Boss Fight Books: Final Fantasy V

Final Fantasy V is the first book of the latest season of Boss Fight Books, written by Kotaku editor Chris Kohler. His Wikipedia page reads as: “Chris Kohler is a video game journalist and editor who has written for several publications in the past decade, including Wired, Animerica magazine, and Nintendo Official Magazine UK. After graduating from Tufts University with a degree in Japanese, Chris attended Kyoto Seika University on a Fulbright Fellowship, and completed major research for a book tentatively titled Super Mario Nation: The Cinematic Japanese Video Game. At Tufts, he taught a for-credit undergraduate course titled “A History of Video Games” and continues to study Japanese at an advanced level.”


In many ways, the author’s experience with FFV and Japanese only titles in general mirrors my own. Personally, the first time I went through it was in Japanese. I learned about the different colors (ao-mahou was my favorite, Blue Magic), I found that it was actually still possible to finish a game without understanding the plot in its entirety. I say “still because the first game that I played and beat in Japanese was a Dragon Ball game. Knowing the anime and manga, as well as most gameplay systems of the era, my friends and I deduced many of the words we saw, especially hiragana and katakana. Kanji had us beat and we could only memorize so much. The game was a lot of fun nonetheless, it followed rather faithfully the show’s narrative, so we got the gist of it and filled in the rest with our imagination or simply creating the related dialog with funny anime voices of our own. It was only after finding the fan translation that I could truly experience the narrative of FFV on my PC using emulators. The story was crazy as always and very interesting. Nevertheless, it could not beat the greatest feature of this game no matter the language you play it in the JOB SYSTEM!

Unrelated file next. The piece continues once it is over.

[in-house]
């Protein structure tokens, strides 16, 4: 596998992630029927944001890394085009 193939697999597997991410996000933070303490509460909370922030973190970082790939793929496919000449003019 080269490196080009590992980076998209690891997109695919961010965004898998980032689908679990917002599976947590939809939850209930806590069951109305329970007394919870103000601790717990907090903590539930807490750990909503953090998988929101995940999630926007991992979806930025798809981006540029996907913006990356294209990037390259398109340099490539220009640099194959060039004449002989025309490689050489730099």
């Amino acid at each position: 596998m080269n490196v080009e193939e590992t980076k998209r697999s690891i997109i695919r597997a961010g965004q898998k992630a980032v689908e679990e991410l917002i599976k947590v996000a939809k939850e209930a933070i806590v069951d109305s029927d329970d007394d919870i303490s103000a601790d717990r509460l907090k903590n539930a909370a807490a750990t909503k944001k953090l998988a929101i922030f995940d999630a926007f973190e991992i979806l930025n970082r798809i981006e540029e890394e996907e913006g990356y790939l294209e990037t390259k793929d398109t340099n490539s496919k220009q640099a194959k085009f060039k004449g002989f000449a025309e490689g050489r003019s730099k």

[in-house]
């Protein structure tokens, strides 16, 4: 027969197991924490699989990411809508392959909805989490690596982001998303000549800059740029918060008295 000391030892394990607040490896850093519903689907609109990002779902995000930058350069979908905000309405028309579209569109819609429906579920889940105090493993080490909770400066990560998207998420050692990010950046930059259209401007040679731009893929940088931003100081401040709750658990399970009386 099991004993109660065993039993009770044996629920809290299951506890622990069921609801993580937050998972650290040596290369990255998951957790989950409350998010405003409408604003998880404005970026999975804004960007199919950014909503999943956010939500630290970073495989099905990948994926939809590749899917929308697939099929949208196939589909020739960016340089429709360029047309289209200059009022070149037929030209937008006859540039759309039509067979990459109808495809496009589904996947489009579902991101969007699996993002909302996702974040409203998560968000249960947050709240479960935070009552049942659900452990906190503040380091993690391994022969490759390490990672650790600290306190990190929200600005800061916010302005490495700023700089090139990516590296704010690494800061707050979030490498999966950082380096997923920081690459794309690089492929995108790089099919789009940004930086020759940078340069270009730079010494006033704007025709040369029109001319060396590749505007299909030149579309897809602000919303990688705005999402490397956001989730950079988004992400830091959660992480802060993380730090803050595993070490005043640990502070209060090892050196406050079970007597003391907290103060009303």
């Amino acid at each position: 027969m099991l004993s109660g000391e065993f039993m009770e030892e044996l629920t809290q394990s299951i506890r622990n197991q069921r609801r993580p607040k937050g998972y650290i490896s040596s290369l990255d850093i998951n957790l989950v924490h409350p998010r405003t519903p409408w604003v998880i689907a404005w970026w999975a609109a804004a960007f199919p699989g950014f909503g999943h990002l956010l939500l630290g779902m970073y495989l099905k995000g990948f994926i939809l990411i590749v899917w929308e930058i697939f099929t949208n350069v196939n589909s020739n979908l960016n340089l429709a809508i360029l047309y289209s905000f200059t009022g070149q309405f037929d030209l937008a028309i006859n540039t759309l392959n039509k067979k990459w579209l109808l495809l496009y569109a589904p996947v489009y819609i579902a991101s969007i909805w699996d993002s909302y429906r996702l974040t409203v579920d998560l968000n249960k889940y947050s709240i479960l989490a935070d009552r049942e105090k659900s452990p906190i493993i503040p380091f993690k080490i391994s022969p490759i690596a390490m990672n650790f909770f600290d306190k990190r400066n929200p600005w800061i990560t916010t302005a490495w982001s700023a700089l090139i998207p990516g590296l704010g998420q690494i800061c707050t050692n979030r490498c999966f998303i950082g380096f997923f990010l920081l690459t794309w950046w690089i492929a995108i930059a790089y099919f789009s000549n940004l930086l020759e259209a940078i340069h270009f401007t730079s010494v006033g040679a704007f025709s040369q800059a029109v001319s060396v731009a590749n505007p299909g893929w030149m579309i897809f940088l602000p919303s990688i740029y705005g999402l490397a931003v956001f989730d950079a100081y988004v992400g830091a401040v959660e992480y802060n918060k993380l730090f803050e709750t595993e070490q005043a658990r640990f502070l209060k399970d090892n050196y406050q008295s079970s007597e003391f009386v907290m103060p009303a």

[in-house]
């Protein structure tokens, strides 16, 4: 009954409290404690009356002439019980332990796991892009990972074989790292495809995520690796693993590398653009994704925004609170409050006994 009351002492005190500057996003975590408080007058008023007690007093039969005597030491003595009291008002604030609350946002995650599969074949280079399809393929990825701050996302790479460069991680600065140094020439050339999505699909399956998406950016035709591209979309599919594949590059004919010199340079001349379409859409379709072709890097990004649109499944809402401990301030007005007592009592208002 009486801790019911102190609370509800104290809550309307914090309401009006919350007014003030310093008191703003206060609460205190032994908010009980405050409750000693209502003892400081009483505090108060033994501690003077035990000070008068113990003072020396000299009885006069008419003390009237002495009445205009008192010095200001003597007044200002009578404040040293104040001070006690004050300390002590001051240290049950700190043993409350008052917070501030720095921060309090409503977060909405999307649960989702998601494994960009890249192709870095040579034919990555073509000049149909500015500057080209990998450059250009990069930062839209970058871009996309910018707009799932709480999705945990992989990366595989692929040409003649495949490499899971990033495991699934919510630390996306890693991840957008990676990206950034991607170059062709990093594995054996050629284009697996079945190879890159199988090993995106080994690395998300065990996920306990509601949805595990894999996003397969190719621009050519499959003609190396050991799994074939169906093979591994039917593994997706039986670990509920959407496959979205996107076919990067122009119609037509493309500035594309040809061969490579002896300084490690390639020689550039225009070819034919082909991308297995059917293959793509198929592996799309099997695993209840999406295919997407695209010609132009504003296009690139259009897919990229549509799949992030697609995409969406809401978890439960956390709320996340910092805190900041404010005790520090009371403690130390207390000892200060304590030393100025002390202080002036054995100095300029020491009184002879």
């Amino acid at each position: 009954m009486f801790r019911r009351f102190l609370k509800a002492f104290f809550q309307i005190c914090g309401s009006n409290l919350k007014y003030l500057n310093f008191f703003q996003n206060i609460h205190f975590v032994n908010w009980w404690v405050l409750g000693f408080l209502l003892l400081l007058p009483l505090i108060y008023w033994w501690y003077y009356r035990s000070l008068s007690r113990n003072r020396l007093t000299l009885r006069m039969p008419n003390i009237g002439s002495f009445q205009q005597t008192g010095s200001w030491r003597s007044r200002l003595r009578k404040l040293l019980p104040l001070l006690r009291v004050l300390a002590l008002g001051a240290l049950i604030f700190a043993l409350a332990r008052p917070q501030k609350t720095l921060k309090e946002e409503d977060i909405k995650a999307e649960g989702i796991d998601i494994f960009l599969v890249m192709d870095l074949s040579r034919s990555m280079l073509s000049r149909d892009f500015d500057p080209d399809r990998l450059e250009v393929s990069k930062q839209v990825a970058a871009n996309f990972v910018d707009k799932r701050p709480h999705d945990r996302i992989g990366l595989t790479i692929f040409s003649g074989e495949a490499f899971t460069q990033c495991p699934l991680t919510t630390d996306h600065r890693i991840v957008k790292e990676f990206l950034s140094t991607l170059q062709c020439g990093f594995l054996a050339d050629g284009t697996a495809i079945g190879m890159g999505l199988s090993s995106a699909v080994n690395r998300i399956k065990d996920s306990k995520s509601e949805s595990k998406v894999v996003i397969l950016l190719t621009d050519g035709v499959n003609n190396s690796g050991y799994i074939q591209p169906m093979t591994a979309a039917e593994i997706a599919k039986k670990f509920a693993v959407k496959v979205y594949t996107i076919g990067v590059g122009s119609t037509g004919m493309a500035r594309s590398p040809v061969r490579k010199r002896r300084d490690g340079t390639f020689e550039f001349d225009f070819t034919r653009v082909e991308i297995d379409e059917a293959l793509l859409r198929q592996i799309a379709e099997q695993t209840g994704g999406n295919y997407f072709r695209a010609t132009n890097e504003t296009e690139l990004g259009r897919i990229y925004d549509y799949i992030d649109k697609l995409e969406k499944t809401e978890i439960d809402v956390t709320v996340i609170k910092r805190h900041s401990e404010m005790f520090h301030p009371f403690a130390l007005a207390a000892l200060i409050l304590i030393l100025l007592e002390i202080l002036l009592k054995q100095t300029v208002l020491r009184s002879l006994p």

The book does very well in explaining the system, it even goes as far as unveiling just how one can go about and create the ultimate team, able to mow down anything and anyone in-game in as little rounds as possible. Those strategies require some time and dedication nonetheless and should be expected to be quick cheats such as the famous Konami Code. Knowing the job system intimately is the first aspect of building the uber-party, the second: patience…

 
Overall, Chris Kohler did a good job not only retracing the history of Final Fantasy V but mostly getting first-hand information and comments from members of the team working on it. Simultaneously, much insight is given about all other titles of the series up to Final Fantasy XIII. Many of my, and his, generation, will find that reliving those moments, their recollections of the general emotions and dreams of the time echo his own. It is a very nice read for a great game, written in a passionate voice that lends well to the structure and pacing of both the game and the well researched recounting of both the real life stories of Chris and Square (now Square-Enix) over the years, centered around the point in time when Final Fantasy truly became the Hail Mary the company needed to succeed.


I received an early copy of this in e-book format as a backer of the season 4 of Boss Fight Books Kickstarter. Click on the book cover at the beginning if any wish to get it in paperback or e-book format from Amazon. Another option, of course, is to get it directly from the official Boss Fight website. Stay tuned for other reviews, the next one will probably be either the book Mega Man 3 or Bible Adventures (yes, there ARE Catholic NES games out there!!).


Cheers!

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